I’m often inspired by the idealism of the young. Well, Nancy Hughes, the founder of StoveTeam International, is 73, and, at an age when most people take it easy, the work she’s doing is inspirational.
Hughes is the founder and unpaid leader of StoveTeam, a role she fell into after her husband died in 2001. She’d never worked outside the home, but enjoyed travel and decided to volunteer with a medical team in Guatemala, working in the kitchen of a temporary health clinic. There, she met an 18-year-old woman named Irma whose hands had been burned shut at the age of two when she fell into an open fire, where her mother had been cooking dinner. As Hughes tells it, Irma tearfully thanked the volunteers at the clinic for the surgery that gave her the use of her hands after being disabled for most of her life.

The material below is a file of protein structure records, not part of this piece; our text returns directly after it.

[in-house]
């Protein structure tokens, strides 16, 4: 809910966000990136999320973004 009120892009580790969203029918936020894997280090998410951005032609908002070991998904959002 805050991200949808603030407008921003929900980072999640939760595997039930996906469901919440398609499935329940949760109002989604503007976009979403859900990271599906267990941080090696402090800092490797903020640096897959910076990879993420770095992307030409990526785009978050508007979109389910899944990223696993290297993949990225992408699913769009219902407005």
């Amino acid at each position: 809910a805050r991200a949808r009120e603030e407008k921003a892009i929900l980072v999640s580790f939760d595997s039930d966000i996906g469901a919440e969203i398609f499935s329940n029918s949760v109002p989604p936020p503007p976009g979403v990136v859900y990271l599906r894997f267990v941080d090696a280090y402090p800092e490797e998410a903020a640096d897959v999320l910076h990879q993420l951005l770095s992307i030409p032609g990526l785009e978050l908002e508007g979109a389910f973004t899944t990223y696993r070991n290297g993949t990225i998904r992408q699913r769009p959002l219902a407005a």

“I thought it was the stupidest thing I’d ever heard–that people were cooking over a campfire in a room the size of a US bathroom,” Hughes told me. Working with the local Rotary Club, she organized a group of volunteers from Eugene, Oregon, where she lives, to install cookstoves in rural Guatemala. “We installed 129 stoves, my friends and me,” she said. “I thought we were pretty cool. Then I found out that the need in Guatemala was for six million stoves.”
She thought about giving up. Instead, she started StoveTeam–with the help of a $10,000 check that arrived in the mail from the guitarist Carlos Santana, who she’d never met, or even asked for money. This was 2007. Since then, her small nonprofit, which this year has a budget of just about $200,000, has sponsored the construction of seven cookstove factories that together have sold more than 56,000 stoves, improving the lives of more than 422,000 people in Mexico and Central America.
How, I wondered, had Hughes done it? She told me her story when we met recently at Opportunity Collaboration, a conference in Cancun, Mexico, that addresses issues of global poverty.* Continue reading